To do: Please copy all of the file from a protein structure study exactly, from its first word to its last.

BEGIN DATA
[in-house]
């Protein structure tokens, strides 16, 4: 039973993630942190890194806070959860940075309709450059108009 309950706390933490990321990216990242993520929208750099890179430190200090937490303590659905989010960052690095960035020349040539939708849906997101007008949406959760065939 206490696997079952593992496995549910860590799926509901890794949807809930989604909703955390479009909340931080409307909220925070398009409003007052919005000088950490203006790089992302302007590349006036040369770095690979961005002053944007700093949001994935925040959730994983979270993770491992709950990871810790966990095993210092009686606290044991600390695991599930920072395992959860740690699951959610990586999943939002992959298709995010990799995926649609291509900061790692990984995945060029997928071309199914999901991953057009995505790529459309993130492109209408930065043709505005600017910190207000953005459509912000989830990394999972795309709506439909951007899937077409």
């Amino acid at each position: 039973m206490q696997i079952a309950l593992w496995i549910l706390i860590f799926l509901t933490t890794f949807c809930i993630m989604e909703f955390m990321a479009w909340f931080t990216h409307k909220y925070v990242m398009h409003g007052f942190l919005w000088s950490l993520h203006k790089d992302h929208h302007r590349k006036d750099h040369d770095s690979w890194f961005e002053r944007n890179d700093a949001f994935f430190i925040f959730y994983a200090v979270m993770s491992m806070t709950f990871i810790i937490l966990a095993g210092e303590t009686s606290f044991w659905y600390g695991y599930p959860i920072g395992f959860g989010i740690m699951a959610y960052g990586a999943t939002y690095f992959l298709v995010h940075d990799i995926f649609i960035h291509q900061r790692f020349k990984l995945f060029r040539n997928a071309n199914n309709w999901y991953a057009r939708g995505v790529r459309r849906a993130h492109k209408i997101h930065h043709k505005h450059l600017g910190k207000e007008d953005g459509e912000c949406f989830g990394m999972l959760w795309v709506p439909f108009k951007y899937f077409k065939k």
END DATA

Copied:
[in-house]
């Protein structure tokens, strides 16, 4: 039973993630942190890194806070959860940075309709450059108009 309950706390933490990321990216990242993520929208750099890179430190200090937490303590659905989010960052690095960035020349040539939708849906997101007008949406959760065939 206490696997079952593992496995549910860590799926509901890794949807809930989604909703955390479009909340931080409307909220925070398009409003007052919005000088950490203006790089992302302007590349006036040369770095690979961005002053944007700093949001994935925040959730994983979270993770491992709950990871810790966990095993210092009686606290044991600390695991599930920072395992959860740690699951959610990586999943939002992959298709995010990799995926649609291509900061790692990984995945060029997928071309199914999901991953057009995505790529459309993130492109209408930065043709505005600017910190207000953005459509912000989830990394999972795309709506439909951007899937077409």
């Amino acid at each position: 039973m206490q696997i079952a309950l593992w496995i549910l706390i860590f799926l509901t933490t890794f949807c809930i993630m989604e909703f955390m990321a479009w909340f931080t990216h409307k909220y925070v990242m398009h409003g007052f942190l919005w000088s950490l993520h203006k790089d992302h929208h302007r590349k006036d750099h040369d770095s690979w890194f961005e002053r944007n890179d700093a949001f994935f430190i925040f959730y994983a200090v979270m993770s491992m806070t709950f990871i810790i937490l966990a095993g210092e303590t009686s606290f044991w659905y600390g695991y599930p959860i920072g395992f959860g989010i740690m699951a959610y960052g990586a999943t939002y690095f992959l298709v995010h940075d990799i995926f649609i960035h291509q900061r790692f020349k990984l995945f060029r040539n997928a071309n199914n309709w999901y991953a057009r939708g995505v790529r459309r849906a993130h492109k209408i997101h930065h043709k505005h450059l600017g910190k207000e007008d953005g459509e912000c949406f989830g990394m999972l959760w795309v709506p439909f108009k951007y899937f077409k065939k």